The emergence of general principles of aliens law nonetheless signaled a critical conceptual breakthrough in international law, which laid the groundwork for the subsequent development of the refugee rights regime.

First, aliens law recognizes the special vulnerabilities which attend persons outside the bounds of their national state. Aliens have no right to participate in, or to influence, a foreign state’s lawmaking process, yet are subjected to its rigors. As such, the domestic laws of the foreign state might, in the absence of international law, make no or inadequate provision for the alien to access meaningful protection against harm:

[T]he individual, when he leaves his home State, abandons certain rights and privileges, which he possessed according to the municipal law of his State and which, to a certain limited extent, especially in a modern democracy, gave him control over the organization of the State … In a foreign State, he is at the mercy of the State and its institutions, at the mercy of the inhabitants of the territory, who in the last resort accord him those rights and privileges which they deem desirable. This is a situation which hardly corresponds to modern standards of justice.Footnote 16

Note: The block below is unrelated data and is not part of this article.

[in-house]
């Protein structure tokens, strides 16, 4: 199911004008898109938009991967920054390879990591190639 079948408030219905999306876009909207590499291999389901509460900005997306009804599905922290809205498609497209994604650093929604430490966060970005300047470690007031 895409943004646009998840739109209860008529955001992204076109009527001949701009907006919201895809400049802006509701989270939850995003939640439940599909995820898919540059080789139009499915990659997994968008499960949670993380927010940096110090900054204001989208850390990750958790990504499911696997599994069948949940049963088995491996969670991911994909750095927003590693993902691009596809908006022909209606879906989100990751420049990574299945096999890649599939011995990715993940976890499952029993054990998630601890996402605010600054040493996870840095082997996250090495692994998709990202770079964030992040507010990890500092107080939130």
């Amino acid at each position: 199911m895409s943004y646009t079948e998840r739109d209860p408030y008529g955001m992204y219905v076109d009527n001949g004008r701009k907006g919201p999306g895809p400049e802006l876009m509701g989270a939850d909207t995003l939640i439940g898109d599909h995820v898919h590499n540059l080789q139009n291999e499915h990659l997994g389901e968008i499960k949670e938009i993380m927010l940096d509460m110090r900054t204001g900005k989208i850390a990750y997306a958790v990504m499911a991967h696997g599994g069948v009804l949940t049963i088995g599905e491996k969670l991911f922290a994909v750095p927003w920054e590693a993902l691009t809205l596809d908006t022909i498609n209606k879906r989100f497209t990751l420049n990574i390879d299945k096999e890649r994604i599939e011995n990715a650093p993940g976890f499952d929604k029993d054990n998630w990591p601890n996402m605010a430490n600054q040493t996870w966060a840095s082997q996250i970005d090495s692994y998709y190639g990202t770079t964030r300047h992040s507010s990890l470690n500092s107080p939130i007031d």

Aliens law effects a minimalist accommodation of the most basic concerns of foreigners in the interest of continued international intercourse. It is a formal acknowledgment that commercial linkages and other aspects of national self-interest require legal systems to adapt to the reasonable expectations of non-nationals.

Second, the development of aliens law brought the vindication of particularized harms within the realm of international legal relations. A state which fails to live up to the minimum standards of protection owed to aliens can be forced to answer for its failures through the formal mechanisms of diplomatic protection and international arbitration. International law was transformed from a system focused solely on resolving the conflicting corporate interests of states, to a regime in which the particularized harms experienced by at least some individual human beings are subsumed within the definition of the national interest.